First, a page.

“Rejoice in the Lord always. I will say it again: Rejoice!” Did you catch Paul’s command? Not only to rejoice but ALWAYS rejoice. “Always” you say? Yes…always.
- “When certain friendships continue to spiral downward and break even more?” Yup. Rejoice in the Lord.
- “When my spouse and I are failing at communicating and seem to find more harmful words than loving ones?” Yup. Rejoice in the Lord.
- “When my children walk away from their relationship with God?” Yup. Rejoice in the Lord.
- “When my spouse is diagnosed with cancer?” Yup. Rejoice in the Lord.
- “When I lose my job?” Yup. Rejoice in the Lord.
Paul’s words to us make sense because we should rejoice in the Lord. But the problem that can happen is that many times I don’t feel like rejoicing. When I am sad or hurting the last thing I want to do is put on a “happy face for Jesus.” Rejoicing does not take place when a loved one is taken from us. “Happiness” in the midst of sorrow does not seem to be compatible with one another. But is that really what we are called to do? Are we being told that we should always find happiness and be joyful? Is Paul saying that because we are believers in God that we should always be positive because Jesus loves me?
In some circumstances scripture is quite clear that we should rejoice regardless of the situation we find ourselves in (Psalm 118:24; 5:11; Romans 5:3-4) but let us not tether the word “rejoice” with either “happiness” or even being joyful. Happiness is a feeling and being joyful is a state of mind. Rejoice? That’s a command. Rejoicing is something we do, an internal place we go, and a hope we have.
We can rejoice in the Lord despite our circumstances because rejoicing in God means that we take delight in him. It means we are comforted by his name and his presence. It means that despite what I am going through I know that I am loved, cared for, and watched over. Delighting in God means that despite the chaos and storm in my life my beloved Lord is my peace and comfort. Rejoicing in the Lord means that while I cannot seem to get out of this storm God is above it and outside of it. That he is not consumed by it and yet he is near to me and in the midst of it with me. Rejoicing in the Lord simply means putting JOY in his name, work, and being.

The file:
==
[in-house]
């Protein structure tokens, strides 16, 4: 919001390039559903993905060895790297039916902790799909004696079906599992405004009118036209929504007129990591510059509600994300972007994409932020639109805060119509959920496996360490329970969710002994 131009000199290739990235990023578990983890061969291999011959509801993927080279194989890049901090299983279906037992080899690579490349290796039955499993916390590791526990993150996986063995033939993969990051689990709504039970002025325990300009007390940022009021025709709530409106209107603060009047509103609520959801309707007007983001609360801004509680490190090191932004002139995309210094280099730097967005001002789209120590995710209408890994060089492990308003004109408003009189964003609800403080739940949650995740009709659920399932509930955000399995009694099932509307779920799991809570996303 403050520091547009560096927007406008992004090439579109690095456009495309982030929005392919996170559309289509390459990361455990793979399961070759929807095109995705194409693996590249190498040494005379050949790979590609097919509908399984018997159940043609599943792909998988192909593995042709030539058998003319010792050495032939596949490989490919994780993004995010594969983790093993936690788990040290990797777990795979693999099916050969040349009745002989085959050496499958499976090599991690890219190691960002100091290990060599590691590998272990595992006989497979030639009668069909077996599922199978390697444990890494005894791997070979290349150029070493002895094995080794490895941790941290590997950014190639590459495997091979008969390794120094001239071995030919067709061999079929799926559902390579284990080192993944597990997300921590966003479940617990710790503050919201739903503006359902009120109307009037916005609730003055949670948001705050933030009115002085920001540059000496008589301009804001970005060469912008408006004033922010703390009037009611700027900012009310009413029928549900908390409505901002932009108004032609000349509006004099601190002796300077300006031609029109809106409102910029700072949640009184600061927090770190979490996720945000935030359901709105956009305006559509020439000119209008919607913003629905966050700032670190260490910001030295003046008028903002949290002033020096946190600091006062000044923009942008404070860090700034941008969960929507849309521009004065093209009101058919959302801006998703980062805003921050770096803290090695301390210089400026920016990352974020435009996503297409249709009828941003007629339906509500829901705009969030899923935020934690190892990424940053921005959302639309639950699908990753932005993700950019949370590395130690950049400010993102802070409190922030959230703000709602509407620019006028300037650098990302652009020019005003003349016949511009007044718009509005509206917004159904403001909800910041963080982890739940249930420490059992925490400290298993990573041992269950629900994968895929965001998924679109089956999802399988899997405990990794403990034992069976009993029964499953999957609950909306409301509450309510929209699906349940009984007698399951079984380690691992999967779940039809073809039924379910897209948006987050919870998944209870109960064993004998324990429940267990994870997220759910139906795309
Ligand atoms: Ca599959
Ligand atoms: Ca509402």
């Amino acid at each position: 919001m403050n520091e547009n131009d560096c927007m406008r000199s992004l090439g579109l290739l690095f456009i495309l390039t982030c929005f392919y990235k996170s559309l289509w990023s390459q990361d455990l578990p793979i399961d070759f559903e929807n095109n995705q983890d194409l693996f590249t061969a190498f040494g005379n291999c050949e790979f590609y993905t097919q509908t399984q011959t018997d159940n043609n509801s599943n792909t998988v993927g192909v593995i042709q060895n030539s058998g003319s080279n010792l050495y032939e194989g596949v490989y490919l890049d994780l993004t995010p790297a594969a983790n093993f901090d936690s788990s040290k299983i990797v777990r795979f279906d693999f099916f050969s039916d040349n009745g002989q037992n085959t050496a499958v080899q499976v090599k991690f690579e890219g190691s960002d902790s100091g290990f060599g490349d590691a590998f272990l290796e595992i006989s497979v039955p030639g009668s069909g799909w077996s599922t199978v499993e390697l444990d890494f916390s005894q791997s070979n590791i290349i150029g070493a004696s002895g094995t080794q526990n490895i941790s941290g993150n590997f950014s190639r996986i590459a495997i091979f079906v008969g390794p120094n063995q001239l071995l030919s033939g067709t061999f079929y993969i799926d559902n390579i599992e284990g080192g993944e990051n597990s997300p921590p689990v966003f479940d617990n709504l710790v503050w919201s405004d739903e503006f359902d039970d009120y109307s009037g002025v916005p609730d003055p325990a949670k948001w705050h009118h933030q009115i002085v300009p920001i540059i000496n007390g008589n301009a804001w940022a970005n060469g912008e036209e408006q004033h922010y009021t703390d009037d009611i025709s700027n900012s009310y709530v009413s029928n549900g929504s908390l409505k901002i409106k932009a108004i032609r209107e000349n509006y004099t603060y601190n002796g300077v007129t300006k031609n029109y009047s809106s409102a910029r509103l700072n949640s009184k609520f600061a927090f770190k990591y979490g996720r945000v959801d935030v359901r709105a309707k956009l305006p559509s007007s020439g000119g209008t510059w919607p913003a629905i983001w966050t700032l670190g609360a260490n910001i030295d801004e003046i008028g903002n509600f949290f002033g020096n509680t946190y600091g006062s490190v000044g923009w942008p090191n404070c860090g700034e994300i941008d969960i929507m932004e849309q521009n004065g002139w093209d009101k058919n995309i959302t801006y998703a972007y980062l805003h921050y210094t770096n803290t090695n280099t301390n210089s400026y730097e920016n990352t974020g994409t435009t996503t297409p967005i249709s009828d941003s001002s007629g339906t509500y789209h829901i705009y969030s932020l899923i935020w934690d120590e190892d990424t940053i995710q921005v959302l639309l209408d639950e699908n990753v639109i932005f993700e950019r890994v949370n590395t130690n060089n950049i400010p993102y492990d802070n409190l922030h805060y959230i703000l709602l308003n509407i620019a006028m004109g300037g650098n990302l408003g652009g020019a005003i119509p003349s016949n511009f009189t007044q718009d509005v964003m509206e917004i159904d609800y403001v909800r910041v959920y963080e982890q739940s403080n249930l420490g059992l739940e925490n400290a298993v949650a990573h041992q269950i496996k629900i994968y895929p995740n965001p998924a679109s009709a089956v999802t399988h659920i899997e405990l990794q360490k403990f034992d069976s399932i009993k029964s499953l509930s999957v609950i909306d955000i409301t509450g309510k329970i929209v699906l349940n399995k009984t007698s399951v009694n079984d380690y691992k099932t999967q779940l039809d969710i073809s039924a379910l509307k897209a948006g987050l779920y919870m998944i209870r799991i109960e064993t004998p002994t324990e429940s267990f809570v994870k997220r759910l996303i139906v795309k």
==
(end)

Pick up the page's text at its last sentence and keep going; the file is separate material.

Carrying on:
We can delight while in sorrow because we declare that sorrow will not win. We can rejoice and delight in God because his work upon the cross means that relationships will be restored and that cancer will not win.
To rejoice in the Lord means we step outside of this moment, even if for a brief second, and drink in the ultimate glory of God. To rejoice means to worship, praise, and find comfort in God. It doesn’t meant that this moment isn’t tough and that we should lie and be happy nor is Paul commanding us to do just that. What it does mean is that we remember and take comfort and joy in knowing that there is more than this pain, more than this sorrow, and more than this grief. These are honest feelings and places/spaces in our lives but we delight in the Lord during them because God’s work and namesake are greater. We aren’t rejoicing in the pain or the sorrow or the fact we are going through it. We are rejoicing in God alone and that does not require us to FEEL any different.
Rejoicing in the Lord is a peace, a calm, a praise, comfort and hope. When life is a pounding storm being able to step outside and rejoice in God is often times the only reprieve we have. This is not an “out-of-body experience” that draws us away from life’s events but it’s a joy we can cling to that enters into our lives and reminds us of the peace and joy to come. We rejoice because “rejoicing in the Lord” is about encompassing all of who God is. His life, his love, his death, his resurrection, and the promise of his return.
To “rejoice in the Lord” is a beautiful reminder that we can find peace in God and that doesn’t demand us to be or act outside of the pain we are in. So yes. You and I need to rejoice in the Lord always because we always need to be comforted in his name and delight in his work.
Just my 2cents